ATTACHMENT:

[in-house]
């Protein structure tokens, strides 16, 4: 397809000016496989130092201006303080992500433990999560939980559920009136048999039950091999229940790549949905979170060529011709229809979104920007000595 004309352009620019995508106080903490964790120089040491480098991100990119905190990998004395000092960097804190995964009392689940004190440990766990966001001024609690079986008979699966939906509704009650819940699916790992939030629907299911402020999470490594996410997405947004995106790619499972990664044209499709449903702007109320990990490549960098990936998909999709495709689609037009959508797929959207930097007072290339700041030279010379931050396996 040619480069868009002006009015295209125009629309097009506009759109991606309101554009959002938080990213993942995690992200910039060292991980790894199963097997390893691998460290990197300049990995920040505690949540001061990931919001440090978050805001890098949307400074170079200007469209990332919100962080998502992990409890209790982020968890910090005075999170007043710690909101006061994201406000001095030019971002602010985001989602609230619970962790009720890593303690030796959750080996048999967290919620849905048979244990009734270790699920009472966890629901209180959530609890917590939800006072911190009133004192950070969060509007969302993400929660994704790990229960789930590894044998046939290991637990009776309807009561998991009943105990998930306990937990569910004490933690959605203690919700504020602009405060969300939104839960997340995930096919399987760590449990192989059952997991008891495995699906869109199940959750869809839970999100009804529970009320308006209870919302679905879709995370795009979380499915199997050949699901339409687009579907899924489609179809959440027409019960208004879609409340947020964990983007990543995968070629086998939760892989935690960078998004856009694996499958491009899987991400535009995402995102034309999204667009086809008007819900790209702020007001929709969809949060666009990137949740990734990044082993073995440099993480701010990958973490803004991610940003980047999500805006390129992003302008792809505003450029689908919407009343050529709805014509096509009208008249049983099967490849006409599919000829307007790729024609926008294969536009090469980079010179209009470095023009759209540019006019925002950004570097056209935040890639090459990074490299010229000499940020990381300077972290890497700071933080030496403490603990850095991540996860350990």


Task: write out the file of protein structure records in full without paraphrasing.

[in-house]
């Protein structure tokens, strides 16, 4: 397809000016496989130092201006303080992500433990999560939980559920009136048999039950091999229940790549949905979170060529011709229809979104920007000595 004309352009620019995508106080903490964790120089040491480098991100990119905190990998004395000092960097804190995964009392689940004190440990766990966001001024609690079986008979699966939906509704009650819940699916790992939030629907299911402020999470490594996410997405947004995106790619499972990664044209499709449903702007109320990990490549960098990936998909999709495709689609037009959508797929959207930097007072290339700041030279010379931050396996 040619480069868009002006009015295209125009629309097009506009759109991606309101554009959002938080990213993942995690992200910039060292991980790894199963097997390893691998460290990197300049990995920040505690949540001061990931919001440090978050805001890098949307400074170079200007469209990332919100962080998502992990409890209790982020968890910090005075999170007043710690909101006061994201406000001095030019971002602010985001989602609230619970962790009720890593303690030796959750080996048999967290919620849905048979244990009734270790699920009472966890629901209180959530609890917590939800006072911190009133004192950070969060509007969302993400929660994704790990229960789930590894044998046939290991637990009776309807009561998991009943105990998930306990937990569910004490933690959605203690919700504020602009405060969300939104839960997340995930096919399987760590449990192989059952997991008891495995699906869109199940959750869809839970999100009804529970009320308006209870919302679905879709995370795009979380499915199997050949699901339409687009579907899924489609179809959440027409019960208004879609409340947020964990983007990543995968070629086998939760892989935690960078998004856009694996499958491009899987991400535009995402995102034309999204667009086809008007819900790209702020007001929709969809949060666009990137949740990734990044082993073995440099993480701010990958973490803004991610940003980047999500805006390129992003302008792809505003450029689908919407009343050529709805014509096509009208008249049983099967490849006409599919000829307007790729024609926008294969536009090469980079010179209009470095023009759209540019006019925002950004570097056209935040890639090459990074490299010229000499940020990381300077972290890497700071933080030496403490603990850095991540996860350990």